Some industries will almost disappear – tourism, the aviation industry, hotel services. In 3 years of pandemic, the economic circuits we are now relying on will be inoperative. Companies will consume locally, prices will always jump in the air, quality of life will decrease.
For poor countries this will mean poverty, emigration and the prospect of the total destruction of state institutions and the fall towards authoritarianism governed by telephone, and the laws are not published anywhere anymore – they must be guessed in the dictator’s eyes.
3. Moderate scenario: It will be difficult, but we will win
In the hope that the above scenarios are “unrealistic”, everyone’s expectation is that we will overcome the virus with a vaccine. And the vaccine could come through October-November, if we’re lucky or by 2021.
Evolution is possible in several stages – a rapid autumn vaccine is released with hurried testing, which gives negative side effects for most of those vaccinated, and then, by June 2021, a more elaborate vaccine, better tested and with fewer negative consequences for the population.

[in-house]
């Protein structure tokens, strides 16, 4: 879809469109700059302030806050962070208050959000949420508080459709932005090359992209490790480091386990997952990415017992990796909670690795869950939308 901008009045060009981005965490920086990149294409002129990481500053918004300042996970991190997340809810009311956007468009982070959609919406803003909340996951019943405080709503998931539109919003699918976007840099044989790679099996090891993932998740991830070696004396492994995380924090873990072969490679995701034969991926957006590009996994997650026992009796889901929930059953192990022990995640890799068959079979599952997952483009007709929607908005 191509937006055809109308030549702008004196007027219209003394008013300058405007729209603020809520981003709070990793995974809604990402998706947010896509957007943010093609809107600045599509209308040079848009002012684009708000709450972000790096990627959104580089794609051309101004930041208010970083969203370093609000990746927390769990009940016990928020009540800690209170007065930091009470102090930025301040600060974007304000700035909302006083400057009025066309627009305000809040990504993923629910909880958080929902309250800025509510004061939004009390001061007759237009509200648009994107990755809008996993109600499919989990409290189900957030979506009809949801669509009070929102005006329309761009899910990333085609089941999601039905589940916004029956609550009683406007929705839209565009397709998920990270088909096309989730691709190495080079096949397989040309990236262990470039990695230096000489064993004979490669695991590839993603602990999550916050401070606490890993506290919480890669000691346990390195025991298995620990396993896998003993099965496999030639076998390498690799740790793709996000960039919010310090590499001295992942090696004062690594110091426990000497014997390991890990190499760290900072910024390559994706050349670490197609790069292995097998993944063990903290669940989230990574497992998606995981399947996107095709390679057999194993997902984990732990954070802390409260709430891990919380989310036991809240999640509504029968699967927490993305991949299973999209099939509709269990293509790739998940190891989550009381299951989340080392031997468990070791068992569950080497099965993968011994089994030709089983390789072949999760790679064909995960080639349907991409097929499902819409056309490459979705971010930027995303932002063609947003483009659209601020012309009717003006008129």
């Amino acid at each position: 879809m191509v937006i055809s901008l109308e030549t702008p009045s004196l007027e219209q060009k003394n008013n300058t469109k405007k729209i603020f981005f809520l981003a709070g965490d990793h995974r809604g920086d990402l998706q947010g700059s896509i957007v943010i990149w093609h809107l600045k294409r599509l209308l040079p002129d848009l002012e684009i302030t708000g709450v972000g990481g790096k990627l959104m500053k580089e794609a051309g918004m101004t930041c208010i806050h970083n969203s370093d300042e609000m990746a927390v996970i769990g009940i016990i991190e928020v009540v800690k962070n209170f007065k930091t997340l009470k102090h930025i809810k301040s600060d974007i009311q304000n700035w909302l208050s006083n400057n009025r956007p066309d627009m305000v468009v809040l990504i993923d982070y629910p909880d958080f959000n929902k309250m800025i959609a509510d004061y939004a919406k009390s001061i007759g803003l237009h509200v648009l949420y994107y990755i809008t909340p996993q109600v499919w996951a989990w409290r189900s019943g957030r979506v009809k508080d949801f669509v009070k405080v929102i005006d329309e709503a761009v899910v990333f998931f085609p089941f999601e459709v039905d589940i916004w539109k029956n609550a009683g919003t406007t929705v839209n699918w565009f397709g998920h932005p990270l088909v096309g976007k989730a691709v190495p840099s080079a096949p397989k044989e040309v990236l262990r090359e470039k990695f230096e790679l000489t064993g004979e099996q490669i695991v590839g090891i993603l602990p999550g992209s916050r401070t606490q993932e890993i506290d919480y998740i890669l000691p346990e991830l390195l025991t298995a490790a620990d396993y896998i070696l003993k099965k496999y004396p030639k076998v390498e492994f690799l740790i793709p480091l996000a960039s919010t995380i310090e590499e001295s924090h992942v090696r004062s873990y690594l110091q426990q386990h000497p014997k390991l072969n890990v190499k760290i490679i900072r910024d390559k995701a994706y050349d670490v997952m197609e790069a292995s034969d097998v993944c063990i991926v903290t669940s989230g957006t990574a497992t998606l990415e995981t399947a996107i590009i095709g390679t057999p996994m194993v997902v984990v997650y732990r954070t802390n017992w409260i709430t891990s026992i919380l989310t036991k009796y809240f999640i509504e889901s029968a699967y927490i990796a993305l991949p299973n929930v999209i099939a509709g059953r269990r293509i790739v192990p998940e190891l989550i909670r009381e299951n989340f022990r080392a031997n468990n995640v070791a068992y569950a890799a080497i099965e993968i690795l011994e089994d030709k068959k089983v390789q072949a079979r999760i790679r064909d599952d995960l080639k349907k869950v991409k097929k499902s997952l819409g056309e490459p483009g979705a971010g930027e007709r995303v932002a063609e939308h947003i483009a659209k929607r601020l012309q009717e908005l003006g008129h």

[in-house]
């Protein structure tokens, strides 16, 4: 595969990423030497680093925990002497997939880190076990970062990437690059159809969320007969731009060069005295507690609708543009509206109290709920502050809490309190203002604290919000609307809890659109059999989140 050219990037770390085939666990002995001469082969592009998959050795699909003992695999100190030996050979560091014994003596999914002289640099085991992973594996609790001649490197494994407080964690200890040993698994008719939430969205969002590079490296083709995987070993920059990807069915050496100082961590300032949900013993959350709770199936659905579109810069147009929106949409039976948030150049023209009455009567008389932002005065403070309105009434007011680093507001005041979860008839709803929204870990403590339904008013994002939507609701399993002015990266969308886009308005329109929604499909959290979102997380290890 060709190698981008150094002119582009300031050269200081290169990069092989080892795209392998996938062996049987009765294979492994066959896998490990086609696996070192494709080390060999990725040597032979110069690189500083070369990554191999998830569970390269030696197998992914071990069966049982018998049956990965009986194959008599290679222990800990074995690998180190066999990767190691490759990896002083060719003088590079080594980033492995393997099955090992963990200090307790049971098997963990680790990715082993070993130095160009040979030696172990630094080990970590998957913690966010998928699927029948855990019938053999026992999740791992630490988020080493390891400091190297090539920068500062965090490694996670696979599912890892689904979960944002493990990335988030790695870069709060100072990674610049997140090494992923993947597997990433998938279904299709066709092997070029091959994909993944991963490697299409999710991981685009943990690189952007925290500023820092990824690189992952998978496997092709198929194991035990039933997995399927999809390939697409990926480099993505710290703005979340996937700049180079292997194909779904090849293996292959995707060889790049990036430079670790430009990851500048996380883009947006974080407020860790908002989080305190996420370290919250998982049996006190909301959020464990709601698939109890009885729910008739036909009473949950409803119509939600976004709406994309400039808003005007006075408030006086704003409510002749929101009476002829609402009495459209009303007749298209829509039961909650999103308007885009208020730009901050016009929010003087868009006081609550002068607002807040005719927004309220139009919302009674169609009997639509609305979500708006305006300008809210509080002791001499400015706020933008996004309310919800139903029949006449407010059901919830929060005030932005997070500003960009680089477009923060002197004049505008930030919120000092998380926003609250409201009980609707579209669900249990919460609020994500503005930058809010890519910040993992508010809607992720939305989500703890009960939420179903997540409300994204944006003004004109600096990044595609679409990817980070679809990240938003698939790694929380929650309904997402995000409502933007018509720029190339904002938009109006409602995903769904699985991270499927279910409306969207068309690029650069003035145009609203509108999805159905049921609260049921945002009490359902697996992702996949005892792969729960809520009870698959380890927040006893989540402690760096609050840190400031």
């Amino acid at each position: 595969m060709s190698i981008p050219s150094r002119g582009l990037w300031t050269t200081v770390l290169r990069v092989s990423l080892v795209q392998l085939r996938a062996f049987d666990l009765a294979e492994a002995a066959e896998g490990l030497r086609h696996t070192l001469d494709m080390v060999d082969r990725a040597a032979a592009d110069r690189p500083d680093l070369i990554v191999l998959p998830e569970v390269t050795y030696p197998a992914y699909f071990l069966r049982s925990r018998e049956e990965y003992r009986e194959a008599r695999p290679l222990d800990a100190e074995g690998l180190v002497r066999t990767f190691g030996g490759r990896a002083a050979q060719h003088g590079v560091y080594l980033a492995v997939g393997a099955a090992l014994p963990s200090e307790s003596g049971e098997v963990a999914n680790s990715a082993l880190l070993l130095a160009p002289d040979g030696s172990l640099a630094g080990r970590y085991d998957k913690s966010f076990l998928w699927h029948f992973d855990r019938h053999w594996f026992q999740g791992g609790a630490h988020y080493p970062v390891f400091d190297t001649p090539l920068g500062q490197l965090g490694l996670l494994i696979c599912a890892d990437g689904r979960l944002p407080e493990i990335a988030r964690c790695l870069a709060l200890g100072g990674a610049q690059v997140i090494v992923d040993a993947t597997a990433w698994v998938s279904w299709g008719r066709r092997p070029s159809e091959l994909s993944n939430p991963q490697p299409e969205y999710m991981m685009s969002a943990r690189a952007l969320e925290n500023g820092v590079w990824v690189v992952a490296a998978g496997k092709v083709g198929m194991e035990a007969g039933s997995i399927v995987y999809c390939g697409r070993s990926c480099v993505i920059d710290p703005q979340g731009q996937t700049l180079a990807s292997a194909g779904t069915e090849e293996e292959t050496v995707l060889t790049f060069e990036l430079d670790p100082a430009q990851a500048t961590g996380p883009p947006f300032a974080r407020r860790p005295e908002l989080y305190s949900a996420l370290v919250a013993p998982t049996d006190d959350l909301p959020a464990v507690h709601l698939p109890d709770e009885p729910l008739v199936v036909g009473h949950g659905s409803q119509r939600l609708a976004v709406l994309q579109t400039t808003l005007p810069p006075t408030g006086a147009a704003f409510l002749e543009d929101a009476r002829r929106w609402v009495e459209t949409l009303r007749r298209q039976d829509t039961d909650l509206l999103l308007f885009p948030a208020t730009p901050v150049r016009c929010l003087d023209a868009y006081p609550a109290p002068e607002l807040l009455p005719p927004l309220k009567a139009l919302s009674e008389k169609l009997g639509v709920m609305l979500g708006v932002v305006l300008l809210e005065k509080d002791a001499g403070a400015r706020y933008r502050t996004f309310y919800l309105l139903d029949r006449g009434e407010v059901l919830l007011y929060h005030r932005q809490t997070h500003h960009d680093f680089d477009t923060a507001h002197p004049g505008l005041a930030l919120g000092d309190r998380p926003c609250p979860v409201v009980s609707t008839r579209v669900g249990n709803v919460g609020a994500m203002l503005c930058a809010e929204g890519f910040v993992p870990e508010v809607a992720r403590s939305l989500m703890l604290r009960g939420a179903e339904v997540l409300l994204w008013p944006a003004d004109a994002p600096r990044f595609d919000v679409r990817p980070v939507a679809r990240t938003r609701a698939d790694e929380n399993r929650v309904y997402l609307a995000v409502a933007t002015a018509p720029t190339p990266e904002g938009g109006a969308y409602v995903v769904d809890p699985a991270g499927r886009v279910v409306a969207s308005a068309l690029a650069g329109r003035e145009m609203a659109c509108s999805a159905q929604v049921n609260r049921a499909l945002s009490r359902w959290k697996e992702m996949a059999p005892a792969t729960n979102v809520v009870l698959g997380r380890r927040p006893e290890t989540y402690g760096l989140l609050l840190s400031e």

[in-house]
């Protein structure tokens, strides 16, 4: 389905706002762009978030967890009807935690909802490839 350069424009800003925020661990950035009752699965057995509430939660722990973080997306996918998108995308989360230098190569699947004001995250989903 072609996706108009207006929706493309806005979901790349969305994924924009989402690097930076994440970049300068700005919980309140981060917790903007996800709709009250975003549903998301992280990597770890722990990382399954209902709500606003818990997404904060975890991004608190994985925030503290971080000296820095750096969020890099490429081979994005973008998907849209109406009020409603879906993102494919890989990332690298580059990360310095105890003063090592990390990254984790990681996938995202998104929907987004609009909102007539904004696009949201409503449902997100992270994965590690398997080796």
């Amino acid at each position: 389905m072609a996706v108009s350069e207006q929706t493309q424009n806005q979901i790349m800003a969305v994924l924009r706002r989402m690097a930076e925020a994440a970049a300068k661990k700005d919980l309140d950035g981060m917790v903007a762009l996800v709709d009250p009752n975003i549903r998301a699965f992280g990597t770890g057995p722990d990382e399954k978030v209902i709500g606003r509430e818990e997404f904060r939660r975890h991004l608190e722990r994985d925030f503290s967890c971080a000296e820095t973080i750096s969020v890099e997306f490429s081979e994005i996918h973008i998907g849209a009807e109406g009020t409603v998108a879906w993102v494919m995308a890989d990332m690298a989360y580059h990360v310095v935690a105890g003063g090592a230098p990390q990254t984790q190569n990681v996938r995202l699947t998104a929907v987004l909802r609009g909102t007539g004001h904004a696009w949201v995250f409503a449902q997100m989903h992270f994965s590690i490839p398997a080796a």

And until the vaccine, the virus will be nicer to us. The virus will infect only 10% of the population, it will kill only 2% of those infected. The rest will be hidden through houses, and authorities and businesses will find ways to keep the economy afloat by introducing safety protocols.
The global economy will suffer, but it will recover. There will be bankruptcy, there will be many losers and some winners. In the democratic states the demand for populist, stand-up politicians and clowns will decrease. People will understand that they need competent and rational leaders. Foreign policy will change. Some countries hit hardest by the crisis will lose influence, others, more disciplined will gain major economic and diplomatic advantage.